By William Wiley, November 14, 2018

This is the final article of a three-part series.

As we have discussed previously, one of the Executive Orders (EOs) issued by the White House on May 25 effectively did away with an agency’s ability to resolve an employee controversy by entering into a “clean record” settlement agreement. In a later article, we pointed out the deficiencies in OPM’s “Interpretative Guidance” issued on October 10. OPM intended the guidance to clarify what the EO really means. Our conclusion is that the EO and the interpretation have problems when we try to apply them in a practical front-line situation. And who better to step into the breach and clean things up than little old FELTG?

First, to be perfectly clear: We love clean-record settlements. They are no-fault resolutions in which both sides concede something of value to the other. If they result in a future government employer hiring a formerly bad employee, that’s their problem. There are a number of ways to address that issue without having to take away the flexibility of a clean-record settlement. With that said, if we were trying to implement what appears to be the desires of the White House relative to surfacing prior workplace problems of applicant former employees, here’s what we’d say, in an EO or in interpretative guidance:

To facilitate transparency relative to prior workplace problems job applicants might have had, agencies are to implement the following procedures immediately:

1 – When an adverse action is proposed, the agency will open an adverse action file in the Office of Human Resources. That file is to contain the proposal notice with its attachments, the employee’s response to the proposal, the relevant operative decision letter, a copy of any related appeal, grievance or complaint, and the documents resolving the appeal, grievance, or complaint.

2 – These files on individual employees are to be retained by the agency for at least five years. There is no provision for destroying or altering these documents within this time period. Copies of the files are to be provided to any other federal agency with a need to know on request within seven days of the request.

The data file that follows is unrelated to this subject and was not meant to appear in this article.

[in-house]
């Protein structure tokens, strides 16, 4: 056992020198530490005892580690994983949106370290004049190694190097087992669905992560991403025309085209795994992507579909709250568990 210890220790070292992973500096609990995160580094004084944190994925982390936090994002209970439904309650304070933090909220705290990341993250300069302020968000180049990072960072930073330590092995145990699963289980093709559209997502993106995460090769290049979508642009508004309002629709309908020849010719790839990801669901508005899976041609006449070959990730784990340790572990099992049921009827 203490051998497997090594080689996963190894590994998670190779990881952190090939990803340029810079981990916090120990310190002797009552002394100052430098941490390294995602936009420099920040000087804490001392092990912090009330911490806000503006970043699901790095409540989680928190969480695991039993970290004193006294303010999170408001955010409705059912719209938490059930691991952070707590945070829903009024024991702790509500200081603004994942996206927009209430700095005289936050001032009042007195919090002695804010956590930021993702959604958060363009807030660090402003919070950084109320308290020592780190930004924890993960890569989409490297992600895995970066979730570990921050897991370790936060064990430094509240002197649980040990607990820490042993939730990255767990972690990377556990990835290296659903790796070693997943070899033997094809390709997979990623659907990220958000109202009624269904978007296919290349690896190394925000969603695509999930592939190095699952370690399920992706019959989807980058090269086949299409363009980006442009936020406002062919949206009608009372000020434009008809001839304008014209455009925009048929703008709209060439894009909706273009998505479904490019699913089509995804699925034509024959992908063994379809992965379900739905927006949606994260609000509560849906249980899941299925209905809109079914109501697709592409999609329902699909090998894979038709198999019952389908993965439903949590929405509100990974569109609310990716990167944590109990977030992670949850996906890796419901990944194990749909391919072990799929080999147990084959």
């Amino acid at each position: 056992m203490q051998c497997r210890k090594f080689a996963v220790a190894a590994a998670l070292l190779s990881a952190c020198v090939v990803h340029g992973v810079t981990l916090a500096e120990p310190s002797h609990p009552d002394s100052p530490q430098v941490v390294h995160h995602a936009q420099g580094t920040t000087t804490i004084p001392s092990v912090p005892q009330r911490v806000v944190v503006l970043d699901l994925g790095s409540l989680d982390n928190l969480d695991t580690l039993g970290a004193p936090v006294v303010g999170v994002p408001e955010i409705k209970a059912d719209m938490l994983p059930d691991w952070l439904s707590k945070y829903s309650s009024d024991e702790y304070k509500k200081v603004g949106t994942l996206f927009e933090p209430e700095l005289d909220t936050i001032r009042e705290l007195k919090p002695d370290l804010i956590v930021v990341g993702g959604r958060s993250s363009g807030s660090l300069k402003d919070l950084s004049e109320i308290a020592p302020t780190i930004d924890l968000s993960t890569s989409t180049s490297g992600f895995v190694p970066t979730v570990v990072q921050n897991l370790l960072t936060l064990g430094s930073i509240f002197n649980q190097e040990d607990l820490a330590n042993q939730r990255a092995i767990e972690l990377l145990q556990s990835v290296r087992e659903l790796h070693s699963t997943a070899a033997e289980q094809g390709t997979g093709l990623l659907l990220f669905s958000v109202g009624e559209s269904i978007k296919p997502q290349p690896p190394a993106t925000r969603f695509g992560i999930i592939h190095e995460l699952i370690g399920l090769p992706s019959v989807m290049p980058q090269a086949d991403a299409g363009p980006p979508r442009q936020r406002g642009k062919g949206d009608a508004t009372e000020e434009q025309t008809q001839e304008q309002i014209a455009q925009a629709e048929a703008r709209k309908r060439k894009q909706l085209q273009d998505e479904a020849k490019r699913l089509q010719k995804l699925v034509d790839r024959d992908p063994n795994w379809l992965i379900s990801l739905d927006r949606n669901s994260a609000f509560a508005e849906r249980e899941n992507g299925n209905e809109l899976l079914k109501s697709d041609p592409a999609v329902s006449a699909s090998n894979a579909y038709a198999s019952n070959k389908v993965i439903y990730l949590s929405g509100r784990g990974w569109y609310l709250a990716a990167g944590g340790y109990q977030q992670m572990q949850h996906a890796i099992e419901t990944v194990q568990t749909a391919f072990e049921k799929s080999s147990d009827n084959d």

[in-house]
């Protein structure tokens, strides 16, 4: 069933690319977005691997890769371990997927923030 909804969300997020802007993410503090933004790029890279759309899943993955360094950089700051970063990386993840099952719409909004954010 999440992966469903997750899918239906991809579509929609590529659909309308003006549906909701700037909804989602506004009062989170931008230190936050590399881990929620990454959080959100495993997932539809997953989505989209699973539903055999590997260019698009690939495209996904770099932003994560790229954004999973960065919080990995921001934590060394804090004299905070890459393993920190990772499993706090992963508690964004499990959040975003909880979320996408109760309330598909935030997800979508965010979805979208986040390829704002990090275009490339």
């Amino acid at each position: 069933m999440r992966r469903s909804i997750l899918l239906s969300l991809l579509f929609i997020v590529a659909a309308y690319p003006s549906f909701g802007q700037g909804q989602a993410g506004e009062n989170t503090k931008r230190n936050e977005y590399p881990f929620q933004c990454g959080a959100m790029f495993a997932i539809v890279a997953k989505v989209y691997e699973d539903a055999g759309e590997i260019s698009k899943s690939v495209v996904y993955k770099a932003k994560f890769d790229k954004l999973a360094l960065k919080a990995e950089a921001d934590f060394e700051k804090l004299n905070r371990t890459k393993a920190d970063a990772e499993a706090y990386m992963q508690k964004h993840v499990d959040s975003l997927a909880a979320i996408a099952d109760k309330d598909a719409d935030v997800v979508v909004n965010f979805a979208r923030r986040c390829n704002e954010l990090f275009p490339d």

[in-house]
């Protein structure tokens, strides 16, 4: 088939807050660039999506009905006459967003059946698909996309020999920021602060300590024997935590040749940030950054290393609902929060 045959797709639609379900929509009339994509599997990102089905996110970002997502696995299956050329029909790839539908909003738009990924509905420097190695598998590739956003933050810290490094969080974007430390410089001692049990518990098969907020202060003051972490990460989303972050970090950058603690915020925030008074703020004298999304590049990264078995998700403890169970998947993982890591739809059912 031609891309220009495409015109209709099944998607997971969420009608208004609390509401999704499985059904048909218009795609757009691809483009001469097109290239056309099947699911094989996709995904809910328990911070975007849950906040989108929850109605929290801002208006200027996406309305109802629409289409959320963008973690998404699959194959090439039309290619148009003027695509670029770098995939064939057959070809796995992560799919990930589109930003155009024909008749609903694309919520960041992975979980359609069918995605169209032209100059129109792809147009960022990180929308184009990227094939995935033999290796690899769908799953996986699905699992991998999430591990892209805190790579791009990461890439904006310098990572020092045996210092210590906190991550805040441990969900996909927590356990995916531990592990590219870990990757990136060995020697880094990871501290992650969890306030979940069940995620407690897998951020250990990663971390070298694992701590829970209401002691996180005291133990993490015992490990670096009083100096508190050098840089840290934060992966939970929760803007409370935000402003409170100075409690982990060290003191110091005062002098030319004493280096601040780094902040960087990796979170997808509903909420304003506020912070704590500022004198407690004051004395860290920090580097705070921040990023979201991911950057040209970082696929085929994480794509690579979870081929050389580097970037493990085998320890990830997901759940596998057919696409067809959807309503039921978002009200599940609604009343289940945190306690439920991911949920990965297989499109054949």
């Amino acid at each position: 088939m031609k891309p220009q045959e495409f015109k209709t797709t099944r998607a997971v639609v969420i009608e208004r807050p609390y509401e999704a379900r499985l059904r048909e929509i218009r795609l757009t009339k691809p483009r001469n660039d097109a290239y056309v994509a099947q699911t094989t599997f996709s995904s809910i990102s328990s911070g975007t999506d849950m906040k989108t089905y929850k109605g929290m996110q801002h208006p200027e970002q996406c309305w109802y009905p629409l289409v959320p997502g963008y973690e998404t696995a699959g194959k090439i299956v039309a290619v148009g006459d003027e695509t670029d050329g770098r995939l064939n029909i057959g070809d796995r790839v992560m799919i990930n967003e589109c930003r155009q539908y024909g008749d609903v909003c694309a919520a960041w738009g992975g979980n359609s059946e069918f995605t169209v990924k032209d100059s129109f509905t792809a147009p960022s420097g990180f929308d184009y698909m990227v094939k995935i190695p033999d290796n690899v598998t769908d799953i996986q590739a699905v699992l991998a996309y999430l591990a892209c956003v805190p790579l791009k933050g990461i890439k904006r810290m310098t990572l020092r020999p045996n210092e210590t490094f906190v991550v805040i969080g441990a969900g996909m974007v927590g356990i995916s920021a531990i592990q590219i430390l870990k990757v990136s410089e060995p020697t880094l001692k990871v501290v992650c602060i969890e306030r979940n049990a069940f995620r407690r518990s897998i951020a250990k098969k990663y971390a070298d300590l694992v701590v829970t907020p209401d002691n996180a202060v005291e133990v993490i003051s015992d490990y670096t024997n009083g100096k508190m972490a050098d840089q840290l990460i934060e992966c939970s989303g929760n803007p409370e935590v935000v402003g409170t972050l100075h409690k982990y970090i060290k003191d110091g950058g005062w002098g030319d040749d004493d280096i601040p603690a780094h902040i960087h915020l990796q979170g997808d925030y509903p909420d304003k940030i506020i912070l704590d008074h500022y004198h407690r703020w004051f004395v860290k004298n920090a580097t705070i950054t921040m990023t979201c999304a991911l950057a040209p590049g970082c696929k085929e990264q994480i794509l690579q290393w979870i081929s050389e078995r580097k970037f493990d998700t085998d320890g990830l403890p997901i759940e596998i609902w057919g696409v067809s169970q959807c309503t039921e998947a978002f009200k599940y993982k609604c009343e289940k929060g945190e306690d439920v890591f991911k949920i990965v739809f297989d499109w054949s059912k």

3 – OPM, as the administer of this provision, may request file copies at any time.

Bottom line: This approach satisfies the goal of the EO to provide real-time information to selecting officials about the government work history of a job applicant. It does not get all wrapped up with what’s a “personnel record,” or the good or not good reasons for altering the document. It allows an agency to honestly offer in settlement that all relevant documents will be removed from the employee’s e-OPF. It even provides that the parties can enter into a settlement agreement, to be incorporated into the adverse action file, in which both management and the individual agree to a no-fault resolution of the matter.

The adverse action record is not thereby “clean,” but it is annotated to show that the parties reached an agreement that the employee should be allowed to go forward with his federal career, albeit at another agency.

What the hiring agency decides to do with that information is up to that agency. At least this way, everything is transparent, above board, and honest.

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